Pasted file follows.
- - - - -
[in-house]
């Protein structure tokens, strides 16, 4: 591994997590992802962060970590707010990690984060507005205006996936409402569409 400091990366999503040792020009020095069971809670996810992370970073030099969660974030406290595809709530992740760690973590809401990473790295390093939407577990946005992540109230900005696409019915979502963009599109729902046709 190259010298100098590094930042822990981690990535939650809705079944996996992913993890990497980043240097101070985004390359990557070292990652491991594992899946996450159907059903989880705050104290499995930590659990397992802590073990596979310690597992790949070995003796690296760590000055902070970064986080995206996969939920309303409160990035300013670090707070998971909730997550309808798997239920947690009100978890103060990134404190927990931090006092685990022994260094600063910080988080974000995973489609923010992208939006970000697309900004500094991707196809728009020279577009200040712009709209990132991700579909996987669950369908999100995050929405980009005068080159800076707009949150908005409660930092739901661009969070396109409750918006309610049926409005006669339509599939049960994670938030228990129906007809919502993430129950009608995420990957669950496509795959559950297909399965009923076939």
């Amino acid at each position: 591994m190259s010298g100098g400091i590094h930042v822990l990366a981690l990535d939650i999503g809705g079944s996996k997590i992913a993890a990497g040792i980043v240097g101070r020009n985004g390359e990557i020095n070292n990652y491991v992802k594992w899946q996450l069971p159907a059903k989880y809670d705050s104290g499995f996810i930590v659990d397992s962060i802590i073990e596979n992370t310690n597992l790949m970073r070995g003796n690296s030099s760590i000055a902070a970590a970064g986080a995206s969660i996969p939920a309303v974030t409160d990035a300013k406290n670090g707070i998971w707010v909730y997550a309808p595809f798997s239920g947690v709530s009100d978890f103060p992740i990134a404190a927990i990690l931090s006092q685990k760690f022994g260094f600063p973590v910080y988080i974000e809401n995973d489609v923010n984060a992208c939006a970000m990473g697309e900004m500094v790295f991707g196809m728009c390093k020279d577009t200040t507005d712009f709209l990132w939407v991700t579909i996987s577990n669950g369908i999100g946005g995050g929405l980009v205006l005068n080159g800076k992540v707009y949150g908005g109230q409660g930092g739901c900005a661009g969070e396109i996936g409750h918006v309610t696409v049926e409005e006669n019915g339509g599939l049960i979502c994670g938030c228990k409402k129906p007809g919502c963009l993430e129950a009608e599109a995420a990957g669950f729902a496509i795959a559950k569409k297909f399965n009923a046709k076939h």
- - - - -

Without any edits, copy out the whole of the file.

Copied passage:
[in-house]
């Protein structure tokens, strides 16, 4: 591994997590992802962060970590707010990690984060507005205006996936409402569409 400091990366999503040792020009020095069971809670996810992370970073030099969660974030406290595809709530992740760690973590809401990473790295390093939407577990946005992540109230900005696409019915979502963009599109729902046709 190259010298100098590094930042822990981690990535939650809705079944996996992913993890990497980043240097101070985004390359990557070292990652491991594992899946996450159907059903989880705050104290499995930590659990397992802590073990596979310690597992790949070995003796690296760590000055902070970064986080995206996969939920309303409160990035300013670090707070998971909730997550309808798997239920947690009100978890103060990134404190927990931090006092685990022994260094600063910080988080974000995973489609923010992208939006970000697309900004500094991707196809728009020279577009200040712009709209990132991700579909996987669950369908999100995050929405980009005068080159800076707009949150908005409660930092739901661009969070396109409750918006309610049926409005006669339509599939049960994670938030228990129906007809919502993430129950009608995420990957669950496509795959559950297909399965009923076939």
């Amino acid at each position: 591994m190259s010298g100098g400091i590094h930042v822990l990366a981690l990535d939650i999503g809705g079944s996996k997590i992913a993890a990497g040792i980043v240097g101070r020009n985004g390359e990557i020095n070292n990652y491991v992802k594992w899946q996450l069971p159907a059903k989880y809670d705050s104290g499995f996810i930590v659990d397992s962060i802590i073990e596979n992370t310690n597992l790949m970073r070995g003796n690296s030099s760590i000055a902070a970590a970064g986080a995206s969660i996969p939920a309303v974030t409160d990035a300013k406290n670090g707070i998971w707010v909730y997550a309808p595809f798997s239920g947690v709530s009100d978890f103060p992740i990134a404190a927990i990690l931090s006092q685990k760690f022994g260094f600063p973590v910080y988080i974000e809401n995973d489609v923010n984060a992208c939006a970000m990473g697309e900004m500094v790295f991707g196809m728009c390093k020279d577009t200040t507005d712009f709209l990132w939407v991700t579909i996987s577990n669950g369908i999100g946005g995050g929405l980009v205006l005068n080159g800076k992540v707009y949150g908005g109230q409660g930092g739901c900005a661009g969070e396109i996936g409750h918006v309610t696409v049926e409005e006669n019915g339509g599939l049960i979502c994670g938030c228990k409402k129906p007809g919502c963009l993430e129950a009608e599109a995420a990957g669950f729902a496509i795959a559950k569409k297909f399965n009923a046709k076939h």